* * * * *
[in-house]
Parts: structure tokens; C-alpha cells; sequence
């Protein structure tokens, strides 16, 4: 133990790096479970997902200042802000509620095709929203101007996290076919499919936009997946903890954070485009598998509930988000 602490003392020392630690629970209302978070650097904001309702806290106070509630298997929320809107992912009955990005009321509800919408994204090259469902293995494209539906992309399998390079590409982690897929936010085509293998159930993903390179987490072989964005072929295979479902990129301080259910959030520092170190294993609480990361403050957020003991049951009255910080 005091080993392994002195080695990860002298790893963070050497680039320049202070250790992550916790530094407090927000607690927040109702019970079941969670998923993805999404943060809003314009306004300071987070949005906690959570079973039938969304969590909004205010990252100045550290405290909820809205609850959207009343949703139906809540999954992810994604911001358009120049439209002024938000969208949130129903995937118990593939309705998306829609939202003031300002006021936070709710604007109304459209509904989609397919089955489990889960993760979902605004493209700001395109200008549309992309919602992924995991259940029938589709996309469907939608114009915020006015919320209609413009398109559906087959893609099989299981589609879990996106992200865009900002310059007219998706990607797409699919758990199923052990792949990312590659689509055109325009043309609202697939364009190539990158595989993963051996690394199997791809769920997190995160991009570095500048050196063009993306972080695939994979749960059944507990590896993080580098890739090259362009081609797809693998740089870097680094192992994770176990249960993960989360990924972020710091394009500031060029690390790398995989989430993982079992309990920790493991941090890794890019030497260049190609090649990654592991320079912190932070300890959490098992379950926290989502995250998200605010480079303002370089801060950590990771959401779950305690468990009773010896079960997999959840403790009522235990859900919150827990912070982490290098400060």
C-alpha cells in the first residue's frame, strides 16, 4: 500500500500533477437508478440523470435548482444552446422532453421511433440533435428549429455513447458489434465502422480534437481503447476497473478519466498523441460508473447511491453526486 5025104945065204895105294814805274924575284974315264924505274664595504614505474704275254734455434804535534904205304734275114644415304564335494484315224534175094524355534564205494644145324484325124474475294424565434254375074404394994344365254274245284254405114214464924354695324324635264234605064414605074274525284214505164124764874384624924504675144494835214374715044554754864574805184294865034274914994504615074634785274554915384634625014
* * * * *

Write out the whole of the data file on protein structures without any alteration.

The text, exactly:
[in-house]
Parts: structure tokens; C-alpha cells; sequence
């Protein structure tokens, strides 16, 4: 133990790096479970997902200042802000509620095709929203101007996290076919499919936009997946903890954070485009598998509930988000 602490003392020392630690629970209302978070650097904001309702806290106070509630298997929320809107992912009955990005009321509800919408994204090259469902293995494209539906992309399998390079590409982690897929936010085509293998159930993903390179987490072989964005072929295979479902990129301080259910959030520092170190294993609480990361403050957020003991049951009255910080 005091080993392994002195080695990860002298790893963070050497680039320049202070250790992550916790530094407090927000607690927040109702019970079941969670998923993805999404943060809003314009306004300071987070949005906690959570079973039938969304969590909004205010990252100045550290405290909820809205609850959207009343949703139906809540999954992810994604911001358009120049439209002024938000969208949130129903995937118990593939309705998306829609939202003031300002006021936070709710604007109304459209509904989609397919089955489990889960993760979902605004493209700001395109200008549309992309919602992924995991259940029938589709996309469907939608114009915020006015919320209609413009398109559906087959893609099989299981589609879990996106992200865009900002310059007219998706990607797409699919758990199923052990792949990312590659689509055109325009043309609202697939364009190539990158595989993963051996690394199997791809769920997190995160991009570095500048050196063009993306972080695939994979749960059944507990590896993080580098890739090259362009081609797809693998740089870097680094192992994770176990249960993960989360990924972020710091394009500031060029690390790398995989989430993982079992309990920790493991941090890794890019030497260049190609090649990654592991320079912190932070300890959490098992379950926290989502995250998200605010480079303002370089801060950590990771959401779950305690468990009773010896079960997999959840403790009522235990859900919150827990912070982490290098400060």
C-alpha cells in the first residue's frame, strides 16, 4: 500500500500533477437508478440523470435548482444552446422532453421511433440533435428549429455513447458489434465502422480534437481503447476497473478519466498523441460508473447511491453526486 5025104945065204895105294814805274924575284974315264924505274664595504614505474704275254734455434804535534904205304734275114644415304564335494484315224534175094524355534564205494644145324484325124474475294424565434254375074404394994344365254274245284254405114214464924354695324324635264234605064414605074274525284214505164124764874384624924504675144494835214374715044554754864574805184294865034274914994504615074634785274554915384634625014